Stage Times: Microwave

Nathan Hardy walks us through his gig history – from vital lessons learnt in San Diego to life-changing hometown shows

Starting out in Atlanta basements back in 2012, Microwave have felt like the outliers of their scene ever since the release of their debut album, Stovall. Formed shortly after frontman Nathan Hardy’s disassociation from the Mormon Church, over the last decade the trio have forged a bluesy alternative rock sound with all the searing emotional punch of Jimmy Eat World and Nirvana, crafting shimmering verses that bleed into furious choruses.

Guided by Hardy’s playfully poetic songwriting, his vocal delivery slipping between high screams and delicate falsettos, 2019’s Death Is A Warm Blanket radiated with sheer aggression, but on their fourth studio album – Microwave are dialling things down a notch. 

Microwave "Bored of Being Sad" (Official Music Video)

Its title derived from a conservative politician’s take on drugs in 1970, Let’s Start Degeneracy is a free-spirited record that meanders between emo, ambient pop, R&B, psychedelia, and folk influences, loaded with revelations that came to Hardy throughout the pandemic.

“During that time, I started to grow mushrooms, and I would always test everything myself to make sure it was good,” he explains.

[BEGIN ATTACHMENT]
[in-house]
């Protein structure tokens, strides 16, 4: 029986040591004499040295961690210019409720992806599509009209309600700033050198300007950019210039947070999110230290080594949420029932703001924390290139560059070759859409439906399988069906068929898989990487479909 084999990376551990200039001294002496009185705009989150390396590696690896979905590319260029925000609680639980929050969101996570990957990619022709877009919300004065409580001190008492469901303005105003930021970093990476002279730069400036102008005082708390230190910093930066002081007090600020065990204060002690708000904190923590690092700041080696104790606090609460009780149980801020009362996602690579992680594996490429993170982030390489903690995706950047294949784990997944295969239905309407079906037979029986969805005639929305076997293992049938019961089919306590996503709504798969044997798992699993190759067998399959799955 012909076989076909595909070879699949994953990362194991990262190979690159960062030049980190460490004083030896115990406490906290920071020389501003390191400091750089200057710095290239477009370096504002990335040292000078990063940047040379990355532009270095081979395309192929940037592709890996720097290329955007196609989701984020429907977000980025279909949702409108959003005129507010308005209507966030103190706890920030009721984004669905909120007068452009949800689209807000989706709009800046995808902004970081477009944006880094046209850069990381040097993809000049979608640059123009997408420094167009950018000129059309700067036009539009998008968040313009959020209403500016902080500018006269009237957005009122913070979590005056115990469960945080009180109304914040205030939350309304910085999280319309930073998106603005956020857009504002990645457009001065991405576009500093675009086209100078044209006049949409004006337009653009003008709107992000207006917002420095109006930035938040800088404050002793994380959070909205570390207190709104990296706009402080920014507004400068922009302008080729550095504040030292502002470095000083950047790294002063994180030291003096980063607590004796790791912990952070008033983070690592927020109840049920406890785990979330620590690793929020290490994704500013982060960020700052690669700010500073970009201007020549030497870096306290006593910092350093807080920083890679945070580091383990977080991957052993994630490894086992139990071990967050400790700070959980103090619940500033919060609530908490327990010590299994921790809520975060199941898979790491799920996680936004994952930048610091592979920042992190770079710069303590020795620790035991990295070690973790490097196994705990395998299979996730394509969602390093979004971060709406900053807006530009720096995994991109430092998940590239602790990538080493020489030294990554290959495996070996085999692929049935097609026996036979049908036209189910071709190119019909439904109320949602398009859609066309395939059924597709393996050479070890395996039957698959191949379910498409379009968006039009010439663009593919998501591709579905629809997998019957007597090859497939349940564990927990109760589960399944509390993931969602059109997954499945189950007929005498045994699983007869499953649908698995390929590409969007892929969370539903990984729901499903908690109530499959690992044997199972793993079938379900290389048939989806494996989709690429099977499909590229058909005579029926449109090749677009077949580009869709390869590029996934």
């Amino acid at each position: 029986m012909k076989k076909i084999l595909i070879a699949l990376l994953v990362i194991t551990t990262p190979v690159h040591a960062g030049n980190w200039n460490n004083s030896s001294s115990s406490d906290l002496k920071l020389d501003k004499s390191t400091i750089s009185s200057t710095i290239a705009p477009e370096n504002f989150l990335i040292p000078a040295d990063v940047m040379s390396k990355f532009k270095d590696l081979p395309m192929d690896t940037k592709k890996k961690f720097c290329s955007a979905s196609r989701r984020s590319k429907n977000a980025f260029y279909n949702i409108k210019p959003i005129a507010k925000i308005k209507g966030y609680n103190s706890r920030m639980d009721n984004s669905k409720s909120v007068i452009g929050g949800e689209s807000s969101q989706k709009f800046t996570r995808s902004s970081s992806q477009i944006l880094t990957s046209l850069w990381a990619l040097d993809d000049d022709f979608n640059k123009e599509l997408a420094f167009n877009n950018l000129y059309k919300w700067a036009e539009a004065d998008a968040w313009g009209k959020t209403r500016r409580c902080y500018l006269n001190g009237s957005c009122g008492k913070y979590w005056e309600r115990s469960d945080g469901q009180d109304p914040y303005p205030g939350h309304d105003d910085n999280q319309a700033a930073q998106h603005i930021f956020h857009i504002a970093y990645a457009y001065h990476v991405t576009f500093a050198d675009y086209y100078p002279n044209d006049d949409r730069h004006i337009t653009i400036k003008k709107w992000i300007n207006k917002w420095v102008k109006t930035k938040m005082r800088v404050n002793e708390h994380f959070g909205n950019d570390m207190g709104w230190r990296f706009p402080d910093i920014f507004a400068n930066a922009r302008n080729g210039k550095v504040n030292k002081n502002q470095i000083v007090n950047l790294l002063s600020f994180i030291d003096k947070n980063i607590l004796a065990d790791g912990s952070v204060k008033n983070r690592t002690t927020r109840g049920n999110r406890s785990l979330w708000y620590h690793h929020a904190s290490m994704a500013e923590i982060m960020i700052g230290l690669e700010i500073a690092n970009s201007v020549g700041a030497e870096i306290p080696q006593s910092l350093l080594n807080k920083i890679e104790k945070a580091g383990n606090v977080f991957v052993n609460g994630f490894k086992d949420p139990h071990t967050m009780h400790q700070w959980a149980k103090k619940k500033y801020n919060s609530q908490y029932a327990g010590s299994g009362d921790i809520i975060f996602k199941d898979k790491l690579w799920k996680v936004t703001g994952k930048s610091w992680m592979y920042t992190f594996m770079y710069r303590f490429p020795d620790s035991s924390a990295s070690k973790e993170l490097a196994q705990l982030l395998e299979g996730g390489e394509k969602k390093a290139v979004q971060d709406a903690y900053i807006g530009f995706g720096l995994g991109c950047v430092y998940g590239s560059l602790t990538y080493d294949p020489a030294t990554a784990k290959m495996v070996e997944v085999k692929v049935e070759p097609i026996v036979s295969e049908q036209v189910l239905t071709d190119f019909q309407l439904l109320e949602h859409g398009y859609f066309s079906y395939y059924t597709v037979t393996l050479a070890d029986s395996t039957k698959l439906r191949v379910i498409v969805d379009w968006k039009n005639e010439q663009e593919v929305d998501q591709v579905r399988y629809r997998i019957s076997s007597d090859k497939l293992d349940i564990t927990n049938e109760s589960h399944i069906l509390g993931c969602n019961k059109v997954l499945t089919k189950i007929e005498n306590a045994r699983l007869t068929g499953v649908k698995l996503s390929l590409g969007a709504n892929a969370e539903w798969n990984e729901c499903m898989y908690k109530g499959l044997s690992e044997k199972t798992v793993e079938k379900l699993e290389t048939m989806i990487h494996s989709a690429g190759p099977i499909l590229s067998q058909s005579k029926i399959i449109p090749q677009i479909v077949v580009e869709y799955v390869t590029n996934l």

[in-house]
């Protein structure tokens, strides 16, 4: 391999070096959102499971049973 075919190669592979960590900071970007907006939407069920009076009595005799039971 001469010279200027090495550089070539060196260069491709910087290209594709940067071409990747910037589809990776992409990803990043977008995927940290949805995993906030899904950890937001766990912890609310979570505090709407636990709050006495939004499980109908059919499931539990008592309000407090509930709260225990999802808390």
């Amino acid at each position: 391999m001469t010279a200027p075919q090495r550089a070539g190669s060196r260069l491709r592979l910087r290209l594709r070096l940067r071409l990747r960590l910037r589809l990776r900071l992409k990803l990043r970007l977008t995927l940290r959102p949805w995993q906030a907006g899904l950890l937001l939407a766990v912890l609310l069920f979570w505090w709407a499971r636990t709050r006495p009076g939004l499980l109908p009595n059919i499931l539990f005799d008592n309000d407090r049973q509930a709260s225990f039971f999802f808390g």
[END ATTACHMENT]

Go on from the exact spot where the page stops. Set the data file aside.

“Our drummer, Tito [Pittard] and I were doing these heroic doses, and it’s a similar experience to doing ayahuasca ceremonies in Peru… You’re not taking it and then hanging out with your friends; you’re closing your eyes and experiencing the overwhelming feelings. Psychedelics have had a big influence in my life, especially having been raised Mormon. It’s allowed me to reimagine my life in a way that has had a lasting change.”

For a band who have often basked in feelings of hopelessness, the result is a collection of songs glistening with a newfound positivity. Emerging from a period of personal and sonic rediscovery, Let’s Start Degeneracy marks a bold new era for the three-piece, one that embraces experimentation and strives for happiness.

With Microwave heading out on a run of co-headline shows with Ontario’s The Dirty Nil in April, we sat down with Hardy to look back at their gigging careers, from last-minute shows in gothic gay bars to overcoming performance anxiety.

Microwave | Stovall

The gig that made me want to play music 

One of the first shows that I went to was the Linkin Park Meteora world tour. They played with Hoobastank, P.O.D, and Story Of The Year, who were all bands that I loved from hearing the rock radio stations in Atlanta. I think that show had an impact on me, but not as much as seeing As Cities Burn and Manchester Orchestra did. Those were both bands who I directly adapted my style of singing and screaming from, and they were a big influence on me. I grew up very religious and was raised as a Mormon, and when I heard Manchester Orchestra and As Cities Burn, their style of singing immediately clicked for me. Both of those bands are fronted by people who learned how to sing at church, and they’ve been singing since they were little kids. They have that inflection that comes from Christian music, so when I heard that I was like, ‘I can sing like that, I’ve been doing that forever!’. Before that, I was really into bands like Circa Survive and Chiodos, and I was trying to belt out my vocals. I realised that a bluesy soul-influenced vocal felt more natural to me, and that’s where it clicked.